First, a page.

It’s a question just about every parent asks at one time or another. Parenting Education Director Dara Newman shares her insight.
We look our child in the eye and ask, “Did you eat all those cookies?” They look back at us, directly in our eyes, and say “NO!” But we know they did.
“I saw a tiger outside,” exclaims our excited three-year old. But we know they did not.
We ask in response to their request to go play with the neighbors, “Did you finish your homework?” “Yes” they reply. But they did not.
“Did you throw that ball that broke the window?” “Nope,” comes the response, although we know it’s not correct.
Most parents can rattle off a similar list, and many of us are upset or anxious when our sweet children are “less than truthful.” Why? Because WE value honesty. We want our children to tell the truth, take responsibility, and be trustworthy. But our toddler did see a tiger! And the child was attempting creative (albeit not-so-honest) problem-solving so it would be possible to play with his or her friend.
Toddlers are living in the world of imagination and creativity. Hobbs IS alive to Calvin. But all Calvin’s parents see, through their grownup eyes and using their grownup cognitive skills, is a stuffed animal. Young children go through a developmental period where they give life to inanimate objects. This stage is developmentally important in order for the natural procession to the next cognitive and social stage. When we enjoy with, and delight in, our child’s world, we are giving them the sense of security they need to thrive. So, maybe next time your child, with his or her wondrous imagination, sees a dragon in the backyard, you too can delight in that fire-breathing, colorful friend!
Children, like adults, do not like getting into trouble. However, their cognitive skills, grasp of causality, problem-solving capacity, and ability to clearly communicate are not yet fully honed. In fact, their brain is not completely developed until they are in their mid-twenties. The more they get to practice in their childhood, in a safe, secure, environment, the greater developed these cognitive skills will become. So what should we do when our children tell us they didn’t break the window, did do their homework, or didn’t eat all the cookies—when in fact we know the “truth”?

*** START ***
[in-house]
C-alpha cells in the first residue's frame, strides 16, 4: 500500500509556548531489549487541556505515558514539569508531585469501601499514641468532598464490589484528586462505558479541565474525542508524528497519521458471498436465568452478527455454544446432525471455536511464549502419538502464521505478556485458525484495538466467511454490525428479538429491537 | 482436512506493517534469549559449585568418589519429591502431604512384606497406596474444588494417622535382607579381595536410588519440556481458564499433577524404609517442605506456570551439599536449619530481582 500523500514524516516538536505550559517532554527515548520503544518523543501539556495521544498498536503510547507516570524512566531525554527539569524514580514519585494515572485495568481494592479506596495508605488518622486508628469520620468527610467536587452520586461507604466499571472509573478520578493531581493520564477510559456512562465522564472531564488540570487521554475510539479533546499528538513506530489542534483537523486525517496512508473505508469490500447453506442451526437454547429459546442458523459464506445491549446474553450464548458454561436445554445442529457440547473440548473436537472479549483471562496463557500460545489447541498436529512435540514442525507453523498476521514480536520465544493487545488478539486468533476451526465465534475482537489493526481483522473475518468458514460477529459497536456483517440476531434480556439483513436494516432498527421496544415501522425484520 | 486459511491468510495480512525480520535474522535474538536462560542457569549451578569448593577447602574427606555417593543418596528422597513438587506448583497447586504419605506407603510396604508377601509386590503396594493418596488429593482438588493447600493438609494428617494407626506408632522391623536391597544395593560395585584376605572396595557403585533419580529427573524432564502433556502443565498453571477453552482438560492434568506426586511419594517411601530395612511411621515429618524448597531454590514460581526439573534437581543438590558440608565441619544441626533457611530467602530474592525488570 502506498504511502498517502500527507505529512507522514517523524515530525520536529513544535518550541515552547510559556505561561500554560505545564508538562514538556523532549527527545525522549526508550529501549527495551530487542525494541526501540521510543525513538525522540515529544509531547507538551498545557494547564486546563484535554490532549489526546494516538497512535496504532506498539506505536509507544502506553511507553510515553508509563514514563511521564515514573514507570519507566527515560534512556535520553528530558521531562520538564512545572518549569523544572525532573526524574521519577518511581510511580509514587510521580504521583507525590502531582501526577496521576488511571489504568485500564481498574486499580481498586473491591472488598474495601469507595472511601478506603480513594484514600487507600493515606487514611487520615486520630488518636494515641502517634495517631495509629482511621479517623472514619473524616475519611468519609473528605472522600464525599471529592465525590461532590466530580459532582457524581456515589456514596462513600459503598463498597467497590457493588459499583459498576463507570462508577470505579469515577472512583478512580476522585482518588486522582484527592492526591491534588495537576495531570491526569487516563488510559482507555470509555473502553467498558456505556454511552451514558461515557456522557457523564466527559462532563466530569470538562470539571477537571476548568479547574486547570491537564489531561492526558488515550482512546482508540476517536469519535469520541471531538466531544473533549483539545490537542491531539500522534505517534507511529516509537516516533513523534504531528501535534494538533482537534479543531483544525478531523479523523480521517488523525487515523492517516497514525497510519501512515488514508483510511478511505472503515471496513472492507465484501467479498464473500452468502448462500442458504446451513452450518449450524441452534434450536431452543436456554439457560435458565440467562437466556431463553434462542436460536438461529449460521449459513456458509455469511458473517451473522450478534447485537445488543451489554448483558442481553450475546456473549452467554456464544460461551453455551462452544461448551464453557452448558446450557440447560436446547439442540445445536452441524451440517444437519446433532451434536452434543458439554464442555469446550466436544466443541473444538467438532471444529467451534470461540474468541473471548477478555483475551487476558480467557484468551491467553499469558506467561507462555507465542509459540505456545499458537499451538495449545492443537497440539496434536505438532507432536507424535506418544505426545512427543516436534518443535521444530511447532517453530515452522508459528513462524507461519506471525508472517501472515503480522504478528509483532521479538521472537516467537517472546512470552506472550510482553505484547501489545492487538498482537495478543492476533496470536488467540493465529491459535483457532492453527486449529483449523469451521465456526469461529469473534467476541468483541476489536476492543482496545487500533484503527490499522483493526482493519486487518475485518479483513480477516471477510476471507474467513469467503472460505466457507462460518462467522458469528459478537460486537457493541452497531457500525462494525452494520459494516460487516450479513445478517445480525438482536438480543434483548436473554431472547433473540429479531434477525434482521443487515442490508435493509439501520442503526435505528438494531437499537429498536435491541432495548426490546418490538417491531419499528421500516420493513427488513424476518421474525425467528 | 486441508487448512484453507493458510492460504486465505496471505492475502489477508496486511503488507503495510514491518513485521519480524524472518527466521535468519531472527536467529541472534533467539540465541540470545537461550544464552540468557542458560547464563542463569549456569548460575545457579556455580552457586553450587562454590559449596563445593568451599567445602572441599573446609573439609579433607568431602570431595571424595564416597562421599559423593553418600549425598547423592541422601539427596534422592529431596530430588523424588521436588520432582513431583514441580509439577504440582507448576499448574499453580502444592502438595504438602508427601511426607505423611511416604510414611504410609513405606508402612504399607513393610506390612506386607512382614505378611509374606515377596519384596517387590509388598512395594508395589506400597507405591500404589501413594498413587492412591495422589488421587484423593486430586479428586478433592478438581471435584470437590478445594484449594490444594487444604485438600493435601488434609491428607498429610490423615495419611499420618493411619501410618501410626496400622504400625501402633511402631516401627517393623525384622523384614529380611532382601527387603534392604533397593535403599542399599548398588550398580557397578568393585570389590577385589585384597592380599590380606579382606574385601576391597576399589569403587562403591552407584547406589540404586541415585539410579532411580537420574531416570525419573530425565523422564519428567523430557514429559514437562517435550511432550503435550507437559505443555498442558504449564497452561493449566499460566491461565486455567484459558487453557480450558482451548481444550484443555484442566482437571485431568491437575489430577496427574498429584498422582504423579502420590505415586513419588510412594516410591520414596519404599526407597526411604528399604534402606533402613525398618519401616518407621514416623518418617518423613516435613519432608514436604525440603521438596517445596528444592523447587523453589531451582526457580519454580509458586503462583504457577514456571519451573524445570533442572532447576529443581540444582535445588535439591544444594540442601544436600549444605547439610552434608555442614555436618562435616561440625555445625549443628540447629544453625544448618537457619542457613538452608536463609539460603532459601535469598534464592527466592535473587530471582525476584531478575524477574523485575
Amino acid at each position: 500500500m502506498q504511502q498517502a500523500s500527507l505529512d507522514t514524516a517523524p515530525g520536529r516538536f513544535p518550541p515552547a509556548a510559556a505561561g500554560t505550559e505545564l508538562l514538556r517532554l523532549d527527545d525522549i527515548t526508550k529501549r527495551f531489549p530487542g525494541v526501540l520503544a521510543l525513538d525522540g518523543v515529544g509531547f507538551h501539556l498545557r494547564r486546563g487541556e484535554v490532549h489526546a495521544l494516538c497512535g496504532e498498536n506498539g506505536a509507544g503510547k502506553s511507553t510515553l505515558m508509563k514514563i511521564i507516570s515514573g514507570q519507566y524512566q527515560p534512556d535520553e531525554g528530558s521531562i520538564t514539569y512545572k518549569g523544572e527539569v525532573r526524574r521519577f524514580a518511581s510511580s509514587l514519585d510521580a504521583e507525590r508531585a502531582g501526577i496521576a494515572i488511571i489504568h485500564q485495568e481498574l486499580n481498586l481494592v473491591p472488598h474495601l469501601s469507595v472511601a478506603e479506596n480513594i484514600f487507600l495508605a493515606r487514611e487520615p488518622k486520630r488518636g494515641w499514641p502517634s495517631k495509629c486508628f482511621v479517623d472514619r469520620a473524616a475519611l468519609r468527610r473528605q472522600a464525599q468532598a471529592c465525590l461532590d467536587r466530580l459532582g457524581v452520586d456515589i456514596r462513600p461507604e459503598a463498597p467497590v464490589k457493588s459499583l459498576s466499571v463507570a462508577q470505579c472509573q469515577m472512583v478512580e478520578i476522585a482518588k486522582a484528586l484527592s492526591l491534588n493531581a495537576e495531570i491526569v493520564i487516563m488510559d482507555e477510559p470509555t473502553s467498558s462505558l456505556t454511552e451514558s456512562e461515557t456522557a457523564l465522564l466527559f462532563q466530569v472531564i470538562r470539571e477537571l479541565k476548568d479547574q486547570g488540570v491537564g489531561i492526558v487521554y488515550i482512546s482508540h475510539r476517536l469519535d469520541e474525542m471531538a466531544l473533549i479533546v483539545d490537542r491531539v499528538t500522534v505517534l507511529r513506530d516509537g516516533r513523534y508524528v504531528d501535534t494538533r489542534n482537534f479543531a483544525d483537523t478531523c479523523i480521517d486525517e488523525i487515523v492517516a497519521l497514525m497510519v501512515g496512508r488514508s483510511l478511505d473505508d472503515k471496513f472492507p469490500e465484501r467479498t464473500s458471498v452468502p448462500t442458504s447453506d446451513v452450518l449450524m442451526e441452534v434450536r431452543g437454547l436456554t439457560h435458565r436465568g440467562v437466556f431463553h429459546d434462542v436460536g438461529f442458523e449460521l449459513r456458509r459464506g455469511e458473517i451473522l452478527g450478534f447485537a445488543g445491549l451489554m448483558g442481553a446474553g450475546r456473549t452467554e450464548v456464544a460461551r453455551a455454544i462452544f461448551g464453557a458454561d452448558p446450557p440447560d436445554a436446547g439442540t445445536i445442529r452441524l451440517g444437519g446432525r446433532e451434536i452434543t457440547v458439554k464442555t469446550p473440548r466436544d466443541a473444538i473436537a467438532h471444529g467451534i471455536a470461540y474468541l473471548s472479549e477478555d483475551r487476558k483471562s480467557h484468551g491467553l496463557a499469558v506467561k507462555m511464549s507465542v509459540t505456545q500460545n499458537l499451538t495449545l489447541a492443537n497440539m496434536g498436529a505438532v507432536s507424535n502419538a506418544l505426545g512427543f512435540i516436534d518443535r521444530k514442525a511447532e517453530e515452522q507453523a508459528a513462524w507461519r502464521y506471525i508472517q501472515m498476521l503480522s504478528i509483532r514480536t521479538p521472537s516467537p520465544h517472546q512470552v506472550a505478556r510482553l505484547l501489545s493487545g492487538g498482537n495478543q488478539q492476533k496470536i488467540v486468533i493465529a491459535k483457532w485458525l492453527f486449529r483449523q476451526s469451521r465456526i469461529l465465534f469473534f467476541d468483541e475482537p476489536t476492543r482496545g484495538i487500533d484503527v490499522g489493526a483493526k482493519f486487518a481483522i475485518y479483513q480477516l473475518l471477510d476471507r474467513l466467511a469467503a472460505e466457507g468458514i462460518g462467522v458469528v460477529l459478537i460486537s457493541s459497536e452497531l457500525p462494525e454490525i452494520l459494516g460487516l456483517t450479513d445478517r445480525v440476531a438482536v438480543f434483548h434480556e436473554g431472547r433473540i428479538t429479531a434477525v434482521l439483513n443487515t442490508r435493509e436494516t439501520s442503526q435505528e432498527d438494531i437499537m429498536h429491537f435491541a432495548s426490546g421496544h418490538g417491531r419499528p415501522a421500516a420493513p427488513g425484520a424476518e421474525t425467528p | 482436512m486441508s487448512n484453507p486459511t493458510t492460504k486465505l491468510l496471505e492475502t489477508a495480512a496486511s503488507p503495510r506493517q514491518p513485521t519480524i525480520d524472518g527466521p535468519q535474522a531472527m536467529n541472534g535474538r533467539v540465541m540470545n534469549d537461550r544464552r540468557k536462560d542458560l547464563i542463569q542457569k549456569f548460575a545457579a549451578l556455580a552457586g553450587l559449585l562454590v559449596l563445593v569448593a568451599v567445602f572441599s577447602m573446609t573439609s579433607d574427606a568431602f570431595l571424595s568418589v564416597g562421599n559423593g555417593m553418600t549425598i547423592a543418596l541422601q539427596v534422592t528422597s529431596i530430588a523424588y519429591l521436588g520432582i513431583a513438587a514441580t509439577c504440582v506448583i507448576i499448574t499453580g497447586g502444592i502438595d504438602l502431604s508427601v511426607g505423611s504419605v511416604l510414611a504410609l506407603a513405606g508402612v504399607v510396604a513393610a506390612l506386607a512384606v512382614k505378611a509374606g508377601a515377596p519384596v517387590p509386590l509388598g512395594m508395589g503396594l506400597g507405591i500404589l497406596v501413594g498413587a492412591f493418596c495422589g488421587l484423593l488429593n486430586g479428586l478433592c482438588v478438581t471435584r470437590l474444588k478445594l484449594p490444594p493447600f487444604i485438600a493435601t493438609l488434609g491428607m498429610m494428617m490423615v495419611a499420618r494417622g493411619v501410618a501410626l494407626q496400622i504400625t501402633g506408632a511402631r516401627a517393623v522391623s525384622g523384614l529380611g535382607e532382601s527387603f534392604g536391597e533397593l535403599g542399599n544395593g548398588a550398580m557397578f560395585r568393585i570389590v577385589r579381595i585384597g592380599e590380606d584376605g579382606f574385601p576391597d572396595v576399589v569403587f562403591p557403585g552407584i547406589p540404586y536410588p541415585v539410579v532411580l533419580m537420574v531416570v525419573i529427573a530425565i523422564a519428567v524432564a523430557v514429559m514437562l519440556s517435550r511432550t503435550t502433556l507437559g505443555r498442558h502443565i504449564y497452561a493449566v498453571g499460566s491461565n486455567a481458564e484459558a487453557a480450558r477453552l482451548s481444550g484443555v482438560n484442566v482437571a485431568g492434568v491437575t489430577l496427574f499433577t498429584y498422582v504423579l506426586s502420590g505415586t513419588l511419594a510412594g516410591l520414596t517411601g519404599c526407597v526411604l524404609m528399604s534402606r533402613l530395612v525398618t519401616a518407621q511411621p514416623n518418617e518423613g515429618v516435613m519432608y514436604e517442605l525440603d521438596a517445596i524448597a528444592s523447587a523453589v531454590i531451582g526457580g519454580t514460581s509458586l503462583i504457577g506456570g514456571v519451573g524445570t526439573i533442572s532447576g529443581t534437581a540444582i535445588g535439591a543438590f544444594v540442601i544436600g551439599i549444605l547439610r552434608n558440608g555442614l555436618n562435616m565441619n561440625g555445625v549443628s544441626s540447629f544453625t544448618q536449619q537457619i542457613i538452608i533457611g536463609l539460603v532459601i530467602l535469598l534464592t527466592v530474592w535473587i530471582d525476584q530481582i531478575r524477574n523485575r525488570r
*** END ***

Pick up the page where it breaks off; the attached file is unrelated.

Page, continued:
Keeping in mind they need our help to learn, and keeping in mind they only learn when they are calm and not scared (thus, not in trouble), we work with them. We set them up for success. If we know they did or did not do something and we corner them into an answer, then most likely they will fib. However, if we say “I know you didn’t finish your homework yet and I know you want to play outside, how are you going to figure that out?” they can learn. Or, “Oh, it’s a big problem the baseball just broke the window, what do you need to do to fix it?” Or, kiddo, you know the rules about eating too many cookies—let’s think about what you need to do next time, because I know you like dessert, but eating too many cookies is not healthy.
As parents, our goal is to help children develop these skills and when we SLOW down and take time to teach, reteach, and teach yet again, having them participate in the learning and problem-solving in a future-oriented, non-punitive way, we will be fostering the natural developmental process. AND it makes our life so much easier, because we do not have to do all the work; they are coming up with ideas because they know we are with them, collaborating and learning together. So next time your child tells you something less than truthful, get into their world and figure out what is going on for them—because they need you!
Remember–If you have questions or concerns about your child, help is just a phone call away. A parenting consult can give you the guidance–and confidence!–you need to handle any problem, large or small. Call 721.7690.